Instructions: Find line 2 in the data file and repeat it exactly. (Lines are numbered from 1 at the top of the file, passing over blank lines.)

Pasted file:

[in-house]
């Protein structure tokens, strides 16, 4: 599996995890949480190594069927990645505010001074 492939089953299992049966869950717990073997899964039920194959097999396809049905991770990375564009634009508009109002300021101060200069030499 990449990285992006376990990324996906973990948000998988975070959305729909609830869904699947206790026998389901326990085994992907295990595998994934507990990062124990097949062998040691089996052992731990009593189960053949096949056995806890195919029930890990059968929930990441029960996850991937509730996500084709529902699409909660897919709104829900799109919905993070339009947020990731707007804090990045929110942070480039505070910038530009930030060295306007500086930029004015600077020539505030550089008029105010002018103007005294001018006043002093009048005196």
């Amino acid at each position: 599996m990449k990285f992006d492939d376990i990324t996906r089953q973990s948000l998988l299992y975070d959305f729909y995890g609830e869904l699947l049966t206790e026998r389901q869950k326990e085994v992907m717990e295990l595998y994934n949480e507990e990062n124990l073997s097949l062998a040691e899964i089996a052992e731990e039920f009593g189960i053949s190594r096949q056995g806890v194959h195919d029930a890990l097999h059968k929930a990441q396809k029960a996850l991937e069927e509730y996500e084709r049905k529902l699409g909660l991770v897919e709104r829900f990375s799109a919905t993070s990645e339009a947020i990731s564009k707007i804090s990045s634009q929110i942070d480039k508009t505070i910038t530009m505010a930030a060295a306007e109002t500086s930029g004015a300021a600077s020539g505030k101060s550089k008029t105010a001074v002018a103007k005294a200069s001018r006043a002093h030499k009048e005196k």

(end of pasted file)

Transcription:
């Protein structure tokens, strides 16, 4: 599996995890949480190594069927990645505010001074 492939089953299992049966869950717990073997899964039920194959097999396809049905991770990375564009634009508009109002300021101060200069030499 990449990285992006376990990324996906973990948000998988975070959305729909609830869904699947206790026998389901326990085994992907295990595998994934507990990062124990097949062998040691089996052992731990009593189960053949096949056995806890195919029930890990059968929930990441029960996850991937509730996500084709529902699409909660897919709104829900799109919905993070339009947020990731707007804090990045929110942070480039505070910038530009930030060295306007500086930029004015600077020539505030550089008029105010002018103007005294001018006043002093009048005196």